Monthly Archives: August 2016

How to look like Kate Moss

Kate Moss and Kanye West have joined Instagram in the same week. A curious move in 2016, given that your mum joined last easter. So what does it mean? Judging by the first posts that communicate very little, the two have had a change of heart or direction – West stayed safe with an arty image (a shot from Total Recall), while Moss first posted a picture of her in a field in shorts (which she then deleted) before posting a picture from an interview with Business of Fashion. Moss’s post might be new but a model on Instagram is not and this picture is (perhaps) illustrative of the power social media has in fashion.

Since leaving Storm, her agency last year, the model has been stealthily setting up her own eponymous agency. In a recent interview, she said of models including Gigi Hadid and Kendall Jenner: “They’ve definitely got another side with it, like the Instagram side, and they know their business, I think.” We know digital media is changing the way fashion and its people are presented but this has always seemed like a chicken/egg situation. Gigi Hadid’s fame would be halved in the absence of social media – Moss is already famous and doesn’t need to calibrate her brand.

Still, agencies are having to cope with a shift towards a system where models are hired for their social media presence, one where their personal brands are multi-faceted to the point of exhaustion: “Modelling is so much about … the constant demand for content. Models aren’t just walking the runways and appearing in campaigns. They are also managing a constant feed of content through social media and online,” says Imran Amed of Business of Fashion.

Since Kate Moss is Kate Moss, suggests there’s something to be learned from the move: black and white is the new lark, outdoors is the new indoors and trousers are still optional. West’s post, however – an image of the Johnny Cab’s cab from Total Recall – tells us nothing we don’t know about the artificial fragility of our world.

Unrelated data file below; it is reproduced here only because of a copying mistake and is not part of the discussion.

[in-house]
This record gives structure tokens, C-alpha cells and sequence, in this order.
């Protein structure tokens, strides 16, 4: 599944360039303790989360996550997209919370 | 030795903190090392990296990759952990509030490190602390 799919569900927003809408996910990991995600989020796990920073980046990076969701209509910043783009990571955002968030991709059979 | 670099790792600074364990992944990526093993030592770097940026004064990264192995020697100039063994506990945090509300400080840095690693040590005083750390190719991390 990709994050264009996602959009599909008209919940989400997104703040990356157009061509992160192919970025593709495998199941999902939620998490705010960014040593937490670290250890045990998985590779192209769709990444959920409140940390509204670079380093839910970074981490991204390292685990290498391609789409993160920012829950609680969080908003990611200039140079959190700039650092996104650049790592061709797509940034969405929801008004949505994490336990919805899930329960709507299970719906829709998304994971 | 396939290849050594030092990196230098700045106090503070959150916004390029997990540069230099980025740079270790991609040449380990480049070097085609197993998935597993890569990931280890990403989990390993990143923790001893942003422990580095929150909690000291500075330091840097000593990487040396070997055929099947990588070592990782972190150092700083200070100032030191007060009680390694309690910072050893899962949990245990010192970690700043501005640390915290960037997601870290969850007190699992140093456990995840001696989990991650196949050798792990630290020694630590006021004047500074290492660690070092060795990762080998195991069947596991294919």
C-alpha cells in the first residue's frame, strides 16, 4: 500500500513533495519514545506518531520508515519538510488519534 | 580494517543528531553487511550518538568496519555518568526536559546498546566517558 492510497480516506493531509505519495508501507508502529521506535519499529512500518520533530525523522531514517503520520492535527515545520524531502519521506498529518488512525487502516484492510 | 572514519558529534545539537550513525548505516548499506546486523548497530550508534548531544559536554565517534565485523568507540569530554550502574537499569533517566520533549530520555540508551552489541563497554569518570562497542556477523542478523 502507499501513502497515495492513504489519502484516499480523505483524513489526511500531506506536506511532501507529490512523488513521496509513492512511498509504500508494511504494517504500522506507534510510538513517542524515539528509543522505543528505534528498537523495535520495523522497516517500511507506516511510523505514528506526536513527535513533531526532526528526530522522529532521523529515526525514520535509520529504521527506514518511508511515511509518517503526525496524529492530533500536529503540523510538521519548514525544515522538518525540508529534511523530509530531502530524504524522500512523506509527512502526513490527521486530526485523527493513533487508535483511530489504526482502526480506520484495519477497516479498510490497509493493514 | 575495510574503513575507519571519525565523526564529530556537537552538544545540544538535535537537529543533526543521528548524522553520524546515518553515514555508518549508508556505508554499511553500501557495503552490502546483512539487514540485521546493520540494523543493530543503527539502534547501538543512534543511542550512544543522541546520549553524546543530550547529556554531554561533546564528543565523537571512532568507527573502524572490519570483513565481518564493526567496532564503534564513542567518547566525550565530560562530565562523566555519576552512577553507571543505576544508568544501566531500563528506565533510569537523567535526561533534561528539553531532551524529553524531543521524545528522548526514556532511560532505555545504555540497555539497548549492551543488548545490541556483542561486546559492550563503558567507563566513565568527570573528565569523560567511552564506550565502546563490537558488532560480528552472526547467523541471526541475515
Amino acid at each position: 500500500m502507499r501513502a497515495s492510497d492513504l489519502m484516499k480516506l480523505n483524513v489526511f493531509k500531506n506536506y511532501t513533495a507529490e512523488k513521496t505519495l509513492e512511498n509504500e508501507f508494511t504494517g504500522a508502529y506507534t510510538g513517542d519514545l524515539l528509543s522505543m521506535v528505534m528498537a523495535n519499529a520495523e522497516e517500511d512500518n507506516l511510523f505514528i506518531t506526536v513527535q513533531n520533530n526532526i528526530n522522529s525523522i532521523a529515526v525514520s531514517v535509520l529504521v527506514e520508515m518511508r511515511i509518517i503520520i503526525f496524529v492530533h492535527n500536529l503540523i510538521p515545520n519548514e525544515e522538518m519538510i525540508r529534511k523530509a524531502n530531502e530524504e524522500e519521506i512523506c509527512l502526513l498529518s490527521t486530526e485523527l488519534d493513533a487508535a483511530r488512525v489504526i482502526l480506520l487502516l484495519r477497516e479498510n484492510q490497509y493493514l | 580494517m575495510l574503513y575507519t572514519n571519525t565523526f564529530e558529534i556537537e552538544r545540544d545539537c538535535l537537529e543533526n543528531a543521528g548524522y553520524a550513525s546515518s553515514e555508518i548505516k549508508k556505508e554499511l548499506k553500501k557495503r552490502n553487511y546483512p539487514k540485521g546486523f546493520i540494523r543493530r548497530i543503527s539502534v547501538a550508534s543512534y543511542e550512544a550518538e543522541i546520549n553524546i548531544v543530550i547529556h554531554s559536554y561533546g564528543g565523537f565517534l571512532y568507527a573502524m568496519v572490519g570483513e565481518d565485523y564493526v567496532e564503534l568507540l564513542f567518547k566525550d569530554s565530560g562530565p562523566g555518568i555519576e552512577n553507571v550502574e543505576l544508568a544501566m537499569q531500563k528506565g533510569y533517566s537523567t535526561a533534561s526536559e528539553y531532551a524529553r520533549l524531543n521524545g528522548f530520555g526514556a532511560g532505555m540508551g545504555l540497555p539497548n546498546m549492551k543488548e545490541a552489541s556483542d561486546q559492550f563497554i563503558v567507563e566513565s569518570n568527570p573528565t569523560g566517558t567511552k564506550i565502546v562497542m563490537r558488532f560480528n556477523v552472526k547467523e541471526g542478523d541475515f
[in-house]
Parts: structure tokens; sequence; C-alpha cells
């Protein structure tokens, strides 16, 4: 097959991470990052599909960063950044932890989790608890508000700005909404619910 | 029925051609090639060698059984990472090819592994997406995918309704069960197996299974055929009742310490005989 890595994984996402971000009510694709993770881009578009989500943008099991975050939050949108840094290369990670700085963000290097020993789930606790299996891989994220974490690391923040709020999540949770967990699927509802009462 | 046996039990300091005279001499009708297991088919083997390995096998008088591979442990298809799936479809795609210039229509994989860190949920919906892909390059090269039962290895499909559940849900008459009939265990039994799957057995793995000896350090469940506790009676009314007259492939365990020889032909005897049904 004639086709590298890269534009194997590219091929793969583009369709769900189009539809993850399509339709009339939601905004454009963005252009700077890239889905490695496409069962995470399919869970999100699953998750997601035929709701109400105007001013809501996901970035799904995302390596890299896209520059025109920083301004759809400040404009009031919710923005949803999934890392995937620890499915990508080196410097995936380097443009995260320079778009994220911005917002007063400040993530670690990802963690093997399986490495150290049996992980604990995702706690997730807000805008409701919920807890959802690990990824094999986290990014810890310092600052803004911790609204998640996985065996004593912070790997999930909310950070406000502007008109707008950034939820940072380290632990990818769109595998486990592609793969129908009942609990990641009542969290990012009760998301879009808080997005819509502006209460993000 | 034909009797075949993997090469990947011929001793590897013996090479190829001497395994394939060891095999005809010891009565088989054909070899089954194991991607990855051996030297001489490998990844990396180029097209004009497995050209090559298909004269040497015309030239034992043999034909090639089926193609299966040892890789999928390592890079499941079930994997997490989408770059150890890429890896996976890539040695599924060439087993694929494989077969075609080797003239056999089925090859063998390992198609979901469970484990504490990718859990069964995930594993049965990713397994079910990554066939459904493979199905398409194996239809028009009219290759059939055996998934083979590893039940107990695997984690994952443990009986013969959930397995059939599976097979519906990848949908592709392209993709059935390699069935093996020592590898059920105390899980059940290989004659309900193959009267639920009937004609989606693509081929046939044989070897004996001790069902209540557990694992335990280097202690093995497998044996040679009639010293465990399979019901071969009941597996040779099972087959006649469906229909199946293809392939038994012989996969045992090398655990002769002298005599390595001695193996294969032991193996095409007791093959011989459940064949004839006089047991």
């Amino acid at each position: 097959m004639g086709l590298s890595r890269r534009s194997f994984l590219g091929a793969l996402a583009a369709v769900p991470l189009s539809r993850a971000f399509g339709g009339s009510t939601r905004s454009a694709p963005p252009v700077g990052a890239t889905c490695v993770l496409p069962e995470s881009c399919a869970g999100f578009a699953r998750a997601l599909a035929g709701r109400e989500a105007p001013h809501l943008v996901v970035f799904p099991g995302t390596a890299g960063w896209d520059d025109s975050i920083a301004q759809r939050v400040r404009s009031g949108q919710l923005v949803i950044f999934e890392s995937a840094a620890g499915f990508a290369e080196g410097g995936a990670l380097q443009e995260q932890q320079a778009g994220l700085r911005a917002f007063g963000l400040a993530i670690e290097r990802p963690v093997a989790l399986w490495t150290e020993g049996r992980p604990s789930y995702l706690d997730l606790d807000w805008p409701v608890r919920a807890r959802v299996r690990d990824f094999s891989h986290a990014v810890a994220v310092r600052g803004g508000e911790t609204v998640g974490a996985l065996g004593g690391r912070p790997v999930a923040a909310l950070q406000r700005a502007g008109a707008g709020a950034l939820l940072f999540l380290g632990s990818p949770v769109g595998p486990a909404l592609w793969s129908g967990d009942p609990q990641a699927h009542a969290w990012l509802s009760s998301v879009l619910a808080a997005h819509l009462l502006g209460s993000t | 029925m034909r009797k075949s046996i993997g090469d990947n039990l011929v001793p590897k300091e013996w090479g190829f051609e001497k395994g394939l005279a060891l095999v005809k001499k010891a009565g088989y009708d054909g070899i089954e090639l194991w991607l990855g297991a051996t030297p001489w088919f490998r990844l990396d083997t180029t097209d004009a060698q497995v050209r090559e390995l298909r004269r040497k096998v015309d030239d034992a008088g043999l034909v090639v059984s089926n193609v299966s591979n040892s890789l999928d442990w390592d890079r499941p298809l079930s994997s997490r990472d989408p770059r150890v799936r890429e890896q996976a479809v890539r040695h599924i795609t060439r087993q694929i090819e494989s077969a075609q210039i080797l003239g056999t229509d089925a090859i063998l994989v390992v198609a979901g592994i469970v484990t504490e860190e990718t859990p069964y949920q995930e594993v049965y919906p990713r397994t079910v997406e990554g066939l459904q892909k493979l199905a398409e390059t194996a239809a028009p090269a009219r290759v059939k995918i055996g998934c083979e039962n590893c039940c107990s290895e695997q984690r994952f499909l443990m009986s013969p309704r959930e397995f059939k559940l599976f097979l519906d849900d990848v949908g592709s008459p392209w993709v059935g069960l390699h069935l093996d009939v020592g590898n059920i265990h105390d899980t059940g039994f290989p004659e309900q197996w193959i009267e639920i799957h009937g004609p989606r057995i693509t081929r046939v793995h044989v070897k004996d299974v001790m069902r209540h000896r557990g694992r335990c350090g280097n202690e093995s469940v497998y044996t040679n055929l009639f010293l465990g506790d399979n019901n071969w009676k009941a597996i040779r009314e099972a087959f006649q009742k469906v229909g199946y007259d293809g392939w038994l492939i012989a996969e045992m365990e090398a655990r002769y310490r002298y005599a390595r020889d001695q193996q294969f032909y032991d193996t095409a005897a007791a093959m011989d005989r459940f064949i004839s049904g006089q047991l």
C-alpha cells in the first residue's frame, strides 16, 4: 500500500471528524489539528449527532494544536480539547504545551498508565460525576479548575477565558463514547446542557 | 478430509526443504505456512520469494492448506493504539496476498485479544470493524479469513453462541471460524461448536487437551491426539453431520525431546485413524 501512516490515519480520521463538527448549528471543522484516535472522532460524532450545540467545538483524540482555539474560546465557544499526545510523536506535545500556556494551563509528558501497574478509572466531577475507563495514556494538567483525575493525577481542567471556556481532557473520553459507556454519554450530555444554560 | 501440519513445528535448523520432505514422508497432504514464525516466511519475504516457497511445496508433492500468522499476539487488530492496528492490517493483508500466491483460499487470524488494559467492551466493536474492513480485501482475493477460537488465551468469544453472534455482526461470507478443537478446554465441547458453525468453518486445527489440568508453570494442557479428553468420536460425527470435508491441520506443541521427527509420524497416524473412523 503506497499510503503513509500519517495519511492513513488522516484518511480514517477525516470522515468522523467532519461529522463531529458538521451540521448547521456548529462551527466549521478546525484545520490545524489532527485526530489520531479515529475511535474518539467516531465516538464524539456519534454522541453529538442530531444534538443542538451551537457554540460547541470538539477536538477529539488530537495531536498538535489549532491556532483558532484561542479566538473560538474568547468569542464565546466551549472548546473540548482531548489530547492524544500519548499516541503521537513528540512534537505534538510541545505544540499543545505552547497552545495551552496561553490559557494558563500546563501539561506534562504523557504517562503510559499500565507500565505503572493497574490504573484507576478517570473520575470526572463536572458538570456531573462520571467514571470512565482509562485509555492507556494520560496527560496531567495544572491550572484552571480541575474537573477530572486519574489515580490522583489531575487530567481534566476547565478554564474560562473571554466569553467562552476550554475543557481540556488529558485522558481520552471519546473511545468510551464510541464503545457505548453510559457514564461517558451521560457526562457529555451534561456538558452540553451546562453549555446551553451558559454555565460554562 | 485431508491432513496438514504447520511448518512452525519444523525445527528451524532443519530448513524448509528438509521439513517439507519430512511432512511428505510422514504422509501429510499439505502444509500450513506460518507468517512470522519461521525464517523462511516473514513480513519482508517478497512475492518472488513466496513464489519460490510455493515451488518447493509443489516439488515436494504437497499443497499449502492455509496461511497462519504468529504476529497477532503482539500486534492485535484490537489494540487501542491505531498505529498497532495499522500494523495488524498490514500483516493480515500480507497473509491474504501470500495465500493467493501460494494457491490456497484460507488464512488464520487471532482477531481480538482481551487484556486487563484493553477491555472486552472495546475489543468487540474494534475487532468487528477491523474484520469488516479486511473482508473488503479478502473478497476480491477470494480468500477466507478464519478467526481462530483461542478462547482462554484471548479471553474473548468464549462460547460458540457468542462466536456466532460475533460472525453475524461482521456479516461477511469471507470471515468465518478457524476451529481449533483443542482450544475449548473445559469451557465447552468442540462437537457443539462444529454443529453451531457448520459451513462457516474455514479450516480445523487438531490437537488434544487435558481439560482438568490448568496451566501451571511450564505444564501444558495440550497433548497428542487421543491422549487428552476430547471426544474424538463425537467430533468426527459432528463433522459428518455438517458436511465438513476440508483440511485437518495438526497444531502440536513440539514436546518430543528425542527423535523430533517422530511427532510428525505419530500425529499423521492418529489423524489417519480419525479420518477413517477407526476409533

Beautiful things on your style

People are already calling it the fashion moment of 2016. In Galeries Lafayette, an upmarket department store in Paris, cult label Vetements, purveyor of elevated streetwear, is staging its latest rule-breaking collection. The brand is opening staid old couture fashion week with a show featuring genuinely unexpected collaborations with various other fashion labels – waist-high Manolo Blahnik boots, rejuvenated Juicy Couture tracksuits – and models with a haute level of scowl. But it is when stylist Lotta Volkova strides past on the catwalk, modelling a floral white and blue Vetements dress, with a dismissive hand holding the corner of a white clutch bag, that the front row’s iPhones are raised in unison. Because that’s the picture. Lotta Volkova modelling the Vetements dress that self-consciously references the Vetements look. In an industry that constantly seeks to label things “cool”, Lotta Volkova has just been crowned as the coolest woman in the world.

Volkova is arguably fashion’s most in-demand creative. She is stylist and muse for the Vetements collective, the Paris-based group of designers currently subverting the barriers between streetwear and high fashion. She consults for fashion houseBalenciaga – on the casting and catwalk shows – where Demna Gvasalia is creative director. She also works with her friend, the menswear designer, Gosha Rubchinskiy and a raft of other labels. She somehow squeezes in editorial shoots with the likes of Juergen Teller and DJs at her friends’ fanzine launches. Volkova’s is a seven-day working week.

A few days before her Vetements fashion moment, I’m sat in a cool-but-you-have-to-know-it’s-cool-to-realise-it’s-cool cafe in the 10th arrondissement of Paris, not far from the Gare du Nord, asking Volkova how she, as a 32-year-old woman, feels about appearing as a model on the catwalk. Since starting work with Vetements, Volkova has walked in every show alongside kids cast from Instagram and regular models with an edge. Between swigs of Perrier and sips of black coffee, she laughs fast and loud before snapping into her brusque-sounding answering mode.

“It came about really spontaneously and out of the blue. When we were prepping for the first show, we did not have enough models, so Demna was like, ‘Oh, you are gonna model’ and I was like, ‘OK fine.’ Of course I was flattered. But for me it was like a friendly gesture. ‘Try this black turtleneck and sweatpants, and I just want to see you in it’ and I put in on and he was like, ‘Oh yeah, this is the opening look.’ I was like, ‘Nawwwww….’” Her speech is peppered with a Baltic-accented vocal fry that is too compelling not to mention.